The cervix is the lower, narrow end of the uterus (womb). The cervix connects the vagina (birth canal) to the upper part of the uterus.
Cervical cancer is highly preventable in most Western countries because screening tests and a vaccine to prevent human papillomavirus (HPV) infections are available. When cervical cancer is found early, it is highly treatable and associated with long survival and good quality of life.
Be HPV Aware
The most common form of cervical cancer, squamous cell carcinoma, is caused in almost all cases by a virus known as the human papillomavirus (HPV). HPV is spread through sexual contact with someone who has the virus. Not all types of HPV cause cervical cancer. In fact one can be infected with HPV for quite a long time and not even be aware of it because no symptoms are present.
However the more high-risk HPVs, in particular HPV types 16 and 18, cause virtually all cervical cancers. (They also cause most anal cancers and some vaginal, vulvar, penile, and oropharyngeal cancers.)
That said, even if you are infected with the high risk strain, it still doesn’t meant that a cancer will develop as many times the infection goes away on its own after a year or so. However where a persistent HPV infection is present and causing cell changes it is wise to monitor and have it treated so that it doesn’t progress further.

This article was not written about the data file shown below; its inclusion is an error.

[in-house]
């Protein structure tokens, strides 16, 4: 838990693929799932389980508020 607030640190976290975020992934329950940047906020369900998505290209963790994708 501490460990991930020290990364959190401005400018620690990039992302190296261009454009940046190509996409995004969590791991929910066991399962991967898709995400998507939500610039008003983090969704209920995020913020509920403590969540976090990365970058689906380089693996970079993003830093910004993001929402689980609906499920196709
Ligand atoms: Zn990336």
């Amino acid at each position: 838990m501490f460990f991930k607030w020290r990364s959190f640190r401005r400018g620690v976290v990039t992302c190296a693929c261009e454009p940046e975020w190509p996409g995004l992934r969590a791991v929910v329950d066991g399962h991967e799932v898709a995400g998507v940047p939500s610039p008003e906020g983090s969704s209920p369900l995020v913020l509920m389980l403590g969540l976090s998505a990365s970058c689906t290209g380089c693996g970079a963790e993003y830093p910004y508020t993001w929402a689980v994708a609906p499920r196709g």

According to the National Cancer Institute, there are other risk factors which, combined with a high risk HPV infection, could increase the risk of developing cancer. These are:
- Having a weakened immune system
- Having many children (for increased risk of cervical cancer)
- Long-term oral contraceptive use (for increased risk of cervical cancer)
- Chronic inflammation
Regular pap smears are now frequently combined with HPV testing and such cervical exams can detect the presence of HPV even when no symptoms are present.
This again emphasises the importance of regular PAP smears!
However for cervical adenocarcinoma the path can be a little different. This is a type of cervical cancer that is becoming more common and it does not necessarily show up in a smear as it often can be higher and deeper in the cervix.
While squamous cell can be detected in its pre cancerous form, adenocarcinoma is usually detected only when the cancer is developed to a stage 1 or more.
For this reason regular HPV testing at the time of each smear is the most effective way to monitor cervical health and the susceptibility to either type of cancer, but particularly for cervical adenocarcinoma.
If you have any of the symptoms mentioned in the chart above, especially abnormal bleeding, it is important to have a thorough check up, preferably with a gynaecologist, regardless of whether or not you have had a recent negative smear.
We will be doing a more in depth piece on this in the coming weeks so when that is ready we will post a link here also.
Starbrydge Articles on Cervical Cancer
Inside Knowledge campaign’s cervical cancer fact sheet [PDF-874KB]
Excellent information here at Patient.co.uk
Cancer.gov: HPV and Cancer
Ireland: Cervical Check.ie